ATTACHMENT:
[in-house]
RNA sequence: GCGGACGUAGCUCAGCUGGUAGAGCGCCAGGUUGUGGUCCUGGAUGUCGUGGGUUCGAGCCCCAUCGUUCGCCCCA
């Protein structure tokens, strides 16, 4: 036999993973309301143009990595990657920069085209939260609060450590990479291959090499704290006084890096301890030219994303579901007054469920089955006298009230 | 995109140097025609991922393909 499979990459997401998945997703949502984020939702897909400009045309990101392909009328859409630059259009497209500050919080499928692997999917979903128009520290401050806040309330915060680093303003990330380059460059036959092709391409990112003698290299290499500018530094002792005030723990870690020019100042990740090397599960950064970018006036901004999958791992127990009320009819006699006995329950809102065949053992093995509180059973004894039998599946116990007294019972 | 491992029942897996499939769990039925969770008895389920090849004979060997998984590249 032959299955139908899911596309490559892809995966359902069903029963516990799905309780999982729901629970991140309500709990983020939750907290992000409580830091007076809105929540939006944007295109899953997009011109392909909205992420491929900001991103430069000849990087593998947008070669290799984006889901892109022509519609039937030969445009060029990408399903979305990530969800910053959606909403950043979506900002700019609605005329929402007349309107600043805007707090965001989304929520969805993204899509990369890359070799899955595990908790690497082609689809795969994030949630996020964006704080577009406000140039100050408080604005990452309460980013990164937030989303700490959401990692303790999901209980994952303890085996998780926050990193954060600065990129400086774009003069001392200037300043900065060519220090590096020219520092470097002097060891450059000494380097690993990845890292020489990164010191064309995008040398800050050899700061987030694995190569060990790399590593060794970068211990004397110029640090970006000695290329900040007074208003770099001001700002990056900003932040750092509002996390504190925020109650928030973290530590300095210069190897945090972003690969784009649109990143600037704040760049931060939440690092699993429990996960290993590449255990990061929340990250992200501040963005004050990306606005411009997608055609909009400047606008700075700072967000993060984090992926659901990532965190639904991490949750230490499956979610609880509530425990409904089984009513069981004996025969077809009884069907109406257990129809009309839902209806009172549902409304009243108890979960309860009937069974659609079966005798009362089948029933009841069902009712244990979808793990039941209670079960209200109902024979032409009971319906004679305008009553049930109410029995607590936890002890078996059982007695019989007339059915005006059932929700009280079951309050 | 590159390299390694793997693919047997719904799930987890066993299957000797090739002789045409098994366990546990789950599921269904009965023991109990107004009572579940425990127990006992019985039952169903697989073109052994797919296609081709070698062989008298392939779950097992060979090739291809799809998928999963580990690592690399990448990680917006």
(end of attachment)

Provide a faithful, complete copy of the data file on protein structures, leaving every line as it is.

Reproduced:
[in-house]
RNA sequence: GCGGACGUAGCUCAGCUGGUAGAGCGCCAGGUUGUGGUCCUGGAUGUCGUGGGUUCGAGCCCCAUCGUUCGCCCCA
């Protein structure tokens, strides 16, 4: 036999993973309301143009990595990657920069085209939260609060450590990479291959090499704290006084890096301890030219994303579901007054469920089955006298009230 | 995109140097025609991922393909 499979990459997401998945997703949502984020939702897909400009045309990101392909009328859409630059259009497209500050919080499928692997999917979903128009520290401050806040309330915060680093303003990330380059460059036959092709391409990112003698290299290499500018530094002792005030723990870690020019100042990740090397599960950064970018006036901004999958791992127990009320009819006699006995329950809102065949053992093995509180059973004894039998599946116990007294019972 | 491992029942897996499939769990039925969770008895389920090849004979060997998984590249 032959299955139908899911596309490559892809995966359902069903029963516990799905309780999982729901629970991140309500709990983020939750907290992000409580830091007076809105929540939006944007295109899953997009011109392909909205992420491929900001991103430069000849990087593998947008070669290799984006889901892109022509519609039937030969445009060029990408399903979305990530969800910053959606909403950043979506900002700019609605005329929402007349309107600043805007707090965001989304929520969805993204899509990369890359070799899955595990908790690497082609689809795969994030949630996020964006704080577009406000140039100050408080604005990452309460980013990164937030989303700490959401990692303790999901209980994952303890085996998780926050990193954060600065990129400086774009003069001392200037300043900065060519220090590096020219520092470097002097060891450059000494380097690993990845890292020489990164010191064309995008040398800050050899700061987030694995190569060990790399590593060794970068211990004397110029640090970006000695290329900040007074208003770099001001700002990056900003932040750092509002996390504190925020109650928030973290530590300095210069190897945090972003690969784009649109990143600037704040760049931060939440690092699993429990996960290993590449255990990061929340990250992200501040963005004050990306606005411009997608055609909009400047606008700075700072967000993060984090992926659901990532965190639904991490949750230490499956979610609880509530425990409904089984009513069981004996025969077809009884069907109406257990129809009309839902209806009172549902409304009243108890979960309860009937069974659609079966005798009362089948029933009841069902009712244990979808793990039941209670079960209200109902024979032409009971319906004679305008009553049930109410029995607590936890002890078996059982007695019989007339059915005006059932929700009280079951309050 | 590159390299390694793997693919047997719904799930987890066993299957000797090739002789045409098994366990546990789950599921269904009965023991109990107004009572579940425990127990006992019985039952169903697989073109052994797919296609081709070698062989008298392939779950097992060979090739291809799809998928999963580990690592690399990448990680917006």